BRIGHAM AND WOMEN'S HOSPITAL PLASTIC SURGERY FIRST DOUBLE HAND TRANSPLANT

Inside the OR, anesthesiologist Lauren Gavin (at left), OR nurse Kate Manning and anesthesiology resident Raymond Malapero (at right) prepare a double arm transplant recipient for surgery last year.

Ever since surgeon Joseph E. Murray, MD, and his team performed the world’s first successful organ transplant at Peter Bent Brigham Hospital in 1954, BWH has been expanding the boundaries of what is possible in transplantation.

An integral part of all transplant surgeries—from kidney, heart and lung to more recent face, hand and arm transplants—has been the role of anesthesiologists, who are involved from the very start through all critical stages of a transplant candidate’s journey at BWH.

The guardians of vital signs

Along with surgeons, immunologists and transplant medicine physicians, anesthesiologists evaluate if candidates would be able to survive surgery and the extended postoperative period, and prepare patients medically and mentally for these complex procedures. The specific organ being transplanted determines many aspects—from the long-planned course of care to the potential risks and recovery process. Underlying medical conditions, including coexisting organ failures, dictate the rest.

During surgery, anesthesiologists closely monitor patients’ vital functions—heart beat, breath, blood pressure and oxygenation levels, brain activity—in order to provide optimal surgical conditions, avoid sudden changes and prevent complications. Organ transplantations are associated with significant blood loss and other extreme stress to the body, such as precipitous chemical imbalances, fluid and heat loss, which are assessed and corrected continually by the anesthesiologists. Their involvement continues after surgery, with intensivists taking the baton.

Nowadays, transplant surgery involves specialized teams that are system-specific; for example, heart transplantations are performed by cardiac surgery teams, including cardiac surgeons, cardiac anesthesiologists, perfusionists, nurses, the cardiac ICU team and many others.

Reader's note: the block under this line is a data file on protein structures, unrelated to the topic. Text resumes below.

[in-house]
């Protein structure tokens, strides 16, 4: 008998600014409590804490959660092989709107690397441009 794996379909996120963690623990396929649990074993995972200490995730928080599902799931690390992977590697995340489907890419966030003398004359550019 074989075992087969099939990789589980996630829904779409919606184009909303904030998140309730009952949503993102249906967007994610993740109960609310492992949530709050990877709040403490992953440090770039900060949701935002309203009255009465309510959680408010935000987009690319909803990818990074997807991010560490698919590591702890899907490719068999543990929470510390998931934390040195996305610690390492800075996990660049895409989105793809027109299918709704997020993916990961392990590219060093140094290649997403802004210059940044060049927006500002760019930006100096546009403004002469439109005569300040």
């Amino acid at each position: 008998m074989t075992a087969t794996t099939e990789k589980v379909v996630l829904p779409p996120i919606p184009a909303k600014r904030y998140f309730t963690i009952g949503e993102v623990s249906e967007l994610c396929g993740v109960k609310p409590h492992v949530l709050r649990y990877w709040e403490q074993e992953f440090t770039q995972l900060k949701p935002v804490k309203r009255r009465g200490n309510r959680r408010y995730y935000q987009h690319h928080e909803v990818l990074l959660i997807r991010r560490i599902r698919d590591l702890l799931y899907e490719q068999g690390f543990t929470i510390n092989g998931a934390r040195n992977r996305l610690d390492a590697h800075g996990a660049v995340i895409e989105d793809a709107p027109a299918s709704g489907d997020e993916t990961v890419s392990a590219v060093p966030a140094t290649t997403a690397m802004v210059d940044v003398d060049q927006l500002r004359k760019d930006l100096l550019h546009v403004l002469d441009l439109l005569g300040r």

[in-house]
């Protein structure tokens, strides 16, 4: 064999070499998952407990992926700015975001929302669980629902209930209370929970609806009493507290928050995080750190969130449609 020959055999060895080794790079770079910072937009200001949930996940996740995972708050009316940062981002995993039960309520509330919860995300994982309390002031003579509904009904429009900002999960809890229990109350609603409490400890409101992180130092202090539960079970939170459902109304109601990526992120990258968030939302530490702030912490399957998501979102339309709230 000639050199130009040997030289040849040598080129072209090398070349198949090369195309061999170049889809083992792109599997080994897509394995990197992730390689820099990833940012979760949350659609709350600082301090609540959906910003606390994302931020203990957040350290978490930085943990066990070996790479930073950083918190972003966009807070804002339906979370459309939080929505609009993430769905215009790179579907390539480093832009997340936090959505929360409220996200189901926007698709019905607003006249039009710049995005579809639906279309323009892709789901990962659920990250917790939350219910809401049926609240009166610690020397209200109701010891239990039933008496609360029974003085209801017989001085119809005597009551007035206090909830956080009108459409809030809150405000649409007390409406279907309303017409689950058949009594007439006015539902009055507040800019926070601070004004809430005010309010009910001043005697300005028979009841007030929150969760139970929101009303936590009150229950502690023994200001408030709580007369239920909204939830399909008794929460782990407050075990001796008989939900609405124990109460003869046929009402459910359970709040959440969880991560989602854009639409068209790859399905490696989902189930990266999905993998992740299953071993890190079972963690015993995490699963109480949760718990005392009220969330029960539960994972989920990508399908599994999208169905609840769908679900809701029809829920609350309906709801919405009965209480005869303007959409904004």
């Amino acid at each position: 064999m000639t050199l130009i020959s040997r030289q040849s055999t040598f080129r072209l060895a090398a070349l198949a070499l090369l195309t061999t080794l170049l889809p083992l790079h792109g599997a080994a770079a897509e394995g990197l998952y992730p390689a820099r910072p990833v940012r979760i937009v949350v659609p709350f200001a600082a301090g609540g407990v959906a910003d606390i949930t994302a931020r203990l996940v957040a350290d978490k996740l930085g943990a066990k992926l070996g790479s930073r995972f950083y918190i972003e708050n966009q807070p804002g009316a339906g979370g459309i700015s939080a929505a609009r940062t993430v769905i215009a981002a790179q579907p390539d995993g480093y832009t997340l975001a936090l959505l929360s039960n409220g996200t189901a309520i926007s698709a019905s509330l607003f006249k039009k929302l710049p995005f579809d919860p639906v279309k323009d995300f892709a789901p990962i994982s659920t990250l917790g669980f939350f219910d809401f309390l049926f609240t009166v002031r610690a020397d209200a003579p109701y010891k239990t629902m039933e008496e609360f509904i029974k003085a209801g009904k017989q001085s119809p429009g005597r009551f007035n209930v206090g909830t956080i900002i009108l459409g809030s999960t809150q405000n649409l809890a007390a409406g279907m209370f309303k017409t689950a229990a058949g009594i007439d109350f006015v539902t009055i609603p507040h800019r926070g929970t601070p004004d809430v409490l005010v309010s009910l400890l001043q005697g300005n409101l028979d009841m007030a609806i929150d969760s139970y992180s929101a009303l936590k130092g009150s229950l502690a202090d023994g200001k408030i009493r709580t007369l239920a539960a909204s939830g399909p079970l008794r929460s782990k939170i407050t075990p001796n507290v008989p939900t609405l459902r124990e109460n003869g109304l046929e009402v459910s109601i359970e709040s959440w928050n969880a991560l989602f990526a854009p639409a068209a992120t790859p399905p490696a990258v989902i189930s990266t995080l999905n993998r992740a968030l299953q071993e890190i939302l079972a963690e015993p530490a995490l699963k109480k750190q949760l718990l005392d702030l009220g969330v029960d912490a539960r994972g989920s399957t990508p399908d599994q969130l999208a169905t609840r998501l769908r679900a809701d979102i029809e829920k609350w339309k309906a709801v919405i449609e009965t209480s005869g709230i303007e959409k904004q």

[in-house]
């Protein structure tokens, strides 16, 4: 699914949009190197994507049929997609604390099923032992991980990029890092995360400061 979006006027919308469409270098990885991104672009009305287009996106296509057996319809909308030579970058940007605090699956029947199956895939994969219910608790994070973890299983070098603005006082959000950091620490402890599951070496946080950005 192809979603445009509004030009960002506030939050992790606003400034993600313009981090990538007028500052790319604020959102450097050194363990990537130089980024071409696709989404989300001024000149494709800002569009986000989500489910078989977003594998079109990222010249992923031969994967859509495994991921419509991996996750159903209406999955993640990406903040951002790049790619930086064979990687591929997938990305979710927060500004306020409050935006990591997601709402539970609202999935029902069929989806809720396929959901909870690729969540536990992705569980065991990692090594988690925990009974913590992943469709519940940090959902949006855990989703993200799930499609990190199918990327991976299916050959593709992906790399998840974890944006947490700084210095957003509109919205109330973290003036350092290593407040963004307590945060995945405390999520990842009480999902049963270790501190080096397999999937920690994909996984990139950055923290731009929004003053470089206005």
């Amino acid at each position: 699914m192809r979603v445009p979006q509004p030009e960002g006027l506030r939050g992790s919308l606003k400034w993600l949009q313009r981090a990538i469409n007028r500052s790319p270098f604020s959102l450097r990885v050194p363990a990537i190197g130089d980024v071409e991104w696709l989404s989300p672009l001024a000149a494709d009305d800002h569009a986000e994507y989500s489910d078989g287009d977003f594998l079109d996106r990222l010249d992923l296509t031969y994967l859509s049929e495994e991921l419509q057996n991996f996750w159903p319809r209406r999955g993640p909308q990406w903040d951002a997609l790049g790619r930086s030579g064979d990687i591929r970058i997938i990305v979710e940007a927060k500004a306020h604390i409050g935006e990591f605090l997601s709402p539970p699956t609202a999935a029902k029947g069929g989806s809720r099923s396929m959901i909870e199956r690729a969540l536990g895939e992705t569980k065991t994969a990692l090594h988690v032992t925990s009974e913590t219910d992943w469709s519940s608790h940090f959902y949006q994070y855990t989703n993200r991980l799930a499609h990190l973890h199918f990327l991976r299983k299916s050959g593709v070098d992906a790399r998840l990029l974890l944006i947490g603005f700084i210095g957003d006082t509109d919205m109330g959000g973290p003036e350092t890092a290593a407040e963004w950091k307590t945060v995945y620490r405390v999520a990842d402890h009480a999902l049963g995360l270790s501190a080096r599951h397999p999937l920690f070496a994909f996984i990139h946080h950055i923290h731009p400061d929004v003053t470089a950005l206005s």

The latest such team, formed at BWH with the advent of face and upper extremity transplants, includes a group of anesthesiologists who bring collective subspecialty expertise in intensive care, cardiac, thoracic and regional anesthesia.

“While these patients are not as critically ill before the operations as heart or lung failure patients, they present unique challenges,” said anesthesiologist and group coordinator Kamen Vlassakov, MD. “As we move to larger organs, the risks and complexity increase. We’re constantly treading a fine line, closely monitoring patient responses throughout the procedure and assessing the delicate limits of life.”

Vlassakov’s passion and area of expertise is regional anesthesia—the injection of numbing medication near nerves to render insensitive and immobile only the area of a patient’s body that requires surgery. Regional anesthesia includes spinal, epidural and peripheral nerve blocks, which all require injections delivered with great precision in the immediate vicinity of sensitive nerve structures, often guided by real-time ultrasound imaging.

“We’re lucky to have one of the largest and strongest regional anesthesia teams in one place: 18 subspecialty-trained expert-regionalists on our main campus alone,” said Vlassakov, who says it’s an incredible honor to lead the dedicated team. “Regional anesthesia is unique; drastic interventions can be performed without pain, and with minimal stress and discomfort. In addition, regional anesthesia may assure superior blood circulation in the transplanted organ.”

Interestingly, during the first transplant at the Brigham in 1954, the patient remained awake under spinal anesthesia administered by Leroy Vandam, MD, the founding chairman of BWH’s Anesthesiology Department—a department recognized as a national and world leader.

Unique surgeries, unique challenges

With face, hand and arm transplants, distinct challenges arise. A non-amputee patient would usually have an IV placed in his or her hand prior to surgery, for example, but if the patient doesn’t have hands, an alternative must be designed. The same flexibility and creativity is needed for a face transplant patient who needs a breathing tube but no longer has a mouth or a nose.

Communication not only with patients, but also among the members of the multidisciplinary care team is pivotal. Each patient’s case is unique, often requiring innovative solutions and mandating utmost coordination, collaboration, respect and understanding.

“It is most rewarding to see a great outcome, to know that we have made a difference,” said Vlassakov. “Nothing beats having a patient wake up and recover clear-minded, with no complications, pain or side effects, and in these cases, with the ultimate miracle of restored anatomy and function.”